The six best races of Ayrton Senna’s F1 career
Six of Ayrton Senna’s best F1 performances
1984 Monaco Grand Prix
In his debut season in Formula One, Senna made a statement of intent on what he would achieve in the sport as he finished second in the Monaco Grand Prix in the uncompetitive Toleman. Senna thrived, as would so often be the case in wet conditions, as he charged through from 13th on the grid. Conditions were judged too wet in Monte Carlo and the race was red flagged on lap 32, with Senna passing Alain Prost’s McLaren just before the red flag was thrown to stop the race. The race was not restarted, but controversially the results were taken from lap 31, keeping Prost in front. But though he had not won, Senna had demonstrated what a force he would be in the coming years.
1985 Portuguese Grand Prix
The first of Senna’s 41 wins in F1 was one of his more dominant as he finished a minute ahead of second-placed Michele Alboreto in Estoril. Heavy rain left lots of standing water on the track, but it did not faze Senna as he streaked away in his Lotus, going more than a second a lap faster than anyone else, and he probably would have lapped Alboreto, the only man to finish on the same lap, had he not eased off in the closing stages to ensure his victory.
1988 Japanese Grand Prix
1988 was Senna’s first year with a championship winning car at his disposal as he drove for McLaren, and he took full advantage of it as he and teammate Alain Prost dominated the season, winning 13 of the first 14 races. Senna could win his first world title in Japan if he triumphed, but that did not appear probable initially as he bogged down badly at the start, dropping from first to 13th at the first corner. But the Brazilian disproved the theory it was hard to pass at Suzuka as he charged through the field inside 27 laps, passing Prost on the start/finish straight at the start of lap 27. He cruised on to claim the win and the first of his three world titles.
1991 Brazilian Grand Prix
By now a double world champion, the one thing missing from the Brazilian’s trophy cabinet was a victory on home soil in front of his devoted compatriots. After missing out on the seven previous occasions it looked as if it would be different in 1991. He led from pole position, and when nearest challenger Nigel Mansell retired with a gearbox failure the elusive win appeared to be his for the taking. But then the gearbox in Senna’s McLaren began misfiring, slowly losing gears until he was stuck with only sixth gear. To compound things further it had also began to rain in Sao Paulo, but Senna gamely held on, hustling his crippled car around Interlagos, and took the chequered flag to the joy of his fans. Such was the effort it had taken out of Senna, he needed immediate medical attention post-race, suffering badly from cramp to his shoulders.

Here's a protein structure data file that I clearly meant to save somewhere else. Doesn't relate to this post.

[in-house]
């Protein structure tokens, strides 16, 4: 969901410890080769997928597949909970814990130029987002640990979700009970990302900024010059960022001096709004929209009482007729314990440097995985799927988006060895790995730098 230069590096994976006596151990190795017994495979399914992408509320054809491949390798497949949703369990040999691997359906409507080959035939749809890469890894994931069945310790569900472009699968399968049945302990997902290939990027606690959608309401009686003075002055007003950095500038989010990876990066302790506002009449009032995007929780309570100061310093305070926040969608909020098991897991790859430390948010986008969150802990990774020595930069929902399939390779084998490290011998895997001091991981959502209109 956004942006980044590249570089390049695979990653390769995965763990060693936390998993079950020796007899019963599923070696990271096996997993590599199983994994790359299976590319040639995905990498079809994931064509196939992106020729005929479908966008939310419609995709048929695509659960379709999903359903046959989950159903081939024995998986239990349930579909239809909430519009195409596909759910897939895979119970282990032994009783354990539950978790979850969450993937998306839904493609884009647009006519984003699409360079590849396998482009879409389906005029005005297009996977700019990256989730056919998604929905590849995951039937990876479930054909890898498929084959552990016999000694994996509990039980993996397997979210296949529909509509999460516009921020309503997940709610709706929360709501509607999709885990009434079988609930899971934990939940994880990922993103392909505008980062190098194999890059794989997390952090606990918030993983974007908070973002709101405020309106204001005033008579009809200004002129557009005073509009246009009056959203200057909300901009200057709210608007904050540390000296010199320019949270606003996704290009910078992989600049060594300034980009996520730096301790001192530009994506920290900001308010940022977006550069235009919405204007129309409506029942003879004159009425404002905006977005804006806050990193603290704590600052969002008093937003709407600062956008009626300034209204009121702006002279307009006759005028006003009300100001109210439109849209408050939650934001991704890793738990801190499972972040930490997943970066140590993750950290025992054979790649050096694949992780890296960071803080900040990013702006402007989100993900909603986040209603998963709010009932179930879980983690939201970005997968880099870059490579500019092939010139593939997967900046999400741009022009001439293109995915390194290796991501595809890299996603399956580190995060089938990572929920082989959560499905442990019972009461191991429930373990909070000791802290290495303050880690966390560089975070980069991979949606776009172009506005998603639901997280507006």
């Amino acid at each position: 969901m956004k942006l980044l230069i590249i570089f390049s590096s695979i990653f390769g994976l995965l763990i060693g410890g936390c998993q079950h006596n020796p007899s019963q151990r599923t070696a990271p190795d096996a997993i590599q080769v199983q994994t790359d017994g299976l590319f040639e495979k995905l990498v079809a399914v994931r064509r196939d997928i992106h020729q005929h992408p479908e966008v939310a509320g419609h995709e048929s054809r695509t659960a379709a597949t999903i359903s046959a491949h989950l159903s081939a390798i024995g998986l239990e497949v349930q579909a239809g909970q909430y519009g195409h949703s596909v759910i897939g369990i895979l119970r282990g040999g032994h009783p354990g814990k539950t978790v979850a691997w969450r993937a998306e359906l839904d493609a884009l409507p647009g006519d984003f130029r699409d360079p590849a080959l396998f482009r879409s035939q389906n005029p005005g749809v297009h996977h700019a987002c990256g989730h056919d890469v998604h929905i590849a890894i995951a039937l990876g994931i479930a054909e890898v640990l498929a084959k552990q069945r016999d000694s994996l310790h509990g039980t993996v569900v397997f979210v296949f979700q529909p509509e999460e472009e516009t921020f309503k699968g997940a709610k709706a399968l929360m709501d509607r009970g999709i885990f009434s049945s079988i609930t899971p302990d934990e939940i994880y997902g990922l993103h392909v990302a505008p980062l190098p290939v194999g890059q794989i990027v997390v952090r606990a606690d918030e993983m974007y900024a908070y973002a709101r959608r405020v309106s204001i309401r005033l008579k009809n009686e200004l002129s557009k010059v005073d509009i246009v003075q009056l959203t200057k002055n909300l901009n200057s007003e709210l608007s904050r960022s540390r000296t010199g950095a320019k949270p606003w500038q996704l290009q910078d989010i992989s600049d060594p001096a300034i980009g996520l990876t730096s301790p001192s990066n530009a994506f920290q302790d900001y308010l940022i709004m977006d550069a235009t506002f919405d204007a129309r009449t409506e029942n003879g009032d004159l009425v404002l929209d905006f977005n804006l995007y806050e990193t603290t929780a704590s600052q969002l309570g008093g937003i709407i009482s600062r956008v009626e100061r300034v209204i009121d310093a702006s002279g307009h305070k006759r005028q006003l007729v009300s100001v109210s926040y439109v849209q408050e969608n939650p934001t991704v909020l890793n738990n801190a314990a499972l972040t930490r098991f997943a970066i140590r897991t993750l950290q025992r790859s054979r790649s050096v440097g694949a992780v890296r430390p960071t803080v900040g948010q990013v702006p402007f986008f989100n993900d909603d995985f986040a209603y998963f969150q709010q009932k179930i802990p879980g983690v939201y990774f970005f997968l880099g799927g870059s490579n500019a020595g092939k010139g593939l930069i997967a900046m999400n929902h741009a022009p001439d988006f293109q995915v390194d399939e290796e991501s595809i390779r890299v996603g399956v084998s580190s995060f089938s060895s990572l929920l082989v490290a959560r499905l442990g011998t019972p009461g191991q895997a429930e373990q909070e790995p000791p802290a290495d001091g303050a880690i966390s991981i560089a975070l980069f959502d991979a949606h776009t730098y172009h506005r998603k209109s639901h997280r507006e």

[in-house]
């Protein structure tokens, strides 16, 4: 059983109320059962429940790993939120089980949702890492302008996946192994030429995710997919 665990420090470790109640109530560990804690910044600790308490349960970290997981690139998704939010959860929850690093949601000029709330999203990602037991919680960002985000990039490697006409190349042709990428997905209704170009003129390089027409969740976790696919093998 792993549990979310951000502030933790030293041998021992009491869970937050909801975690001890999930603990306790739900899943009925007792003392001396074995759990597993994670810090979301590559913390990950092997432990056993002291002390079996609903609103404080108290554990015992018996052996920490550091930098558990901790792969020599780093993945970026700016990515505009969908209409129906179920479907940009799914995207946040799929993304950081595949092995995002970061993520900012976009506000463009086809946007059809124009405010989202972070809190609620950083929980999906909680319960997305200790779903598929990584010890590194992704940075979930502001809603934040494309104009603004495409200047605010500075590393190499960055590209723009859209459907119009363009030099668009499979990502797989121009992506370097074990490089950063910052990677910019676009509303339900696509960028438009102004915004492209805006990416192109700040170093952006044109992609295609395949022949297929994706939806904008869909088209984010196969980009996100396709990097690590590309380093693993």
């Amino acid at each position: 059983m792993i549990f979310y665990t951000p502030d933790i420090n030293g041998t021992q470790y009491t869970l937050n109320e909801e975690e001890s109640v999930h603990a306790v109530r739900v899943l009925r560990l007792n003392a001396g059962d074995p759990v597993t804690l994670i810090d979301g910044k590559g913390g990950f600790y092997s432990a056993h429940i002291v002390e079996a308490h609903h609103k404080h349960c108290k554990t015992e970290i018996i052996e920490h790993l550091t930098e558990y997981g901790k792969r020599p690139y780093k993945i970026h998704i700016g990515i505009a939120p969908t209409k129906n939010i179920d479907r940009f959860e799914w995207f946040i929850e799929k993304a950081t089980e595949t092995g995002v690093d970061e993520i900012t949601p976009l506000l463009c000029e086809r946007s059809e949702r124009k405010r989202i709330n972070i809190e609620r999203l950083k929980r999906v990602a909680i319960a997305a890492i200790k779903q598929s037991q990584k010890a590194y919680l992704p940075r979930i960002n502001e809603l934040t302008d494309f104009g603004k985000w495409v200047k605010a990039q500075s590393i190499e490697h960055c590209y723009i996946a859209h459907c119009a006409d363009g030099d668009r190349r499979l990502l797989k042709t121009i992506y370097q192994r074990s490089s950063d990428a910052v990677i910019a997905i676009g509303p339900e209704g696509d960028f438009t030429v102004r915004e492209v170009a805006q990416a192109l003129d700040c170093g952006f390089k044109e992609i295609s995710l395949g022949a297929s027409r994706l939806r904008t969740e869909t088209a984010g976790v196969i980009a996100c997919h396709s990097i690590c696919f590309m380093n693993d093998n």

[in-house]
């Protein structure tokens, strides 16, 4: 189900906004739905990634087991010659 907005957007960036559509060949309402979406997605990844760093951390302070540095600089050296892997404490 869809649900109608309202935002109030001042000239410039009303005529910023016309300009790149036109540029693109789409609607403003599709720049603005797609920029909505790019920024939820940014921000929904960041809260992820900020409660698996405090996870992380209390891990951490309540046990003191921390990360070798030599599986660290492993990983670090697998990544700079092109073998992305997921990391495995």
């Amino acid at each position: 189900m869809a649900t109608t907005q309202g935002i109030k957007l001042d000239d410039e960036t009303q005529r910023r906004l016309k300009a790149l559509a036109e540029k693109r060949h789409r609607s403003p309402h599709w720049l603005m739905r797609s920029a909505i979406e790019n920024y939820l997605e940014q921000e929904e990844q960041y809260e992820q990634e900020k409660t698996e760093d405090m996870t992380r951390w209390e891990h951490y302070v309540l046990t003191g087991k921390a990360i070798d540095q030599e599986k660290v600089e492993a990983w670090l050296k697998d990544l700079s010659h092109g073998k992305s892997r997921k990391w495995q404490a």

1992 Monaco Grand Prix
A three-time world champion by this point, 1992 was a difficult year for Senna as the McLaren was no match for the speed of Nigel Mansell’s, which had been boosted by the revolutionary active suspension. Mansell had won the first five races, and looked as if it would be six in Monaco when he led comfortably. Senna, to his credit, kept pushing, going with the ethos that anything can happen on the tight streets of Monte Carlo, and he was rewarded for staying within 30 seconds of Mansell when the Briton was forced to make a pit stop seven laps from the end as he suspected he had a puncture. Senna now had the lead, but had Mansell quickly on his tail, on considerably fresher tyres and a much faster car. Superb car placement and timing his exits from each corner to perfection ensured Senna kept Mansell behind him to the finish line for the fifth of his record six successes in the principality.
1993 European Grand Prix
It was wet again for the race at Donington Park, giving Senna another opportunity to show off his skills in a car that normally was no match for the Williams machines. Falling to fifth off the start, Senna gave a masterclass in wet-race driving as before the end of the lap he had taken the lead, passing Michael Schumacher, Karl Wendlinger, Damon Hill and then Prost. He went on to dominate the race and win by more a minute in his McLaren, but typically of the Brazilian he had been unfussed by his effort, believing the car was easy in the wet thanks to gizmos such as traction control, putting his win in Portugal in 1985 as a higher achievement.
Published: May 1, 2014 04:00 AM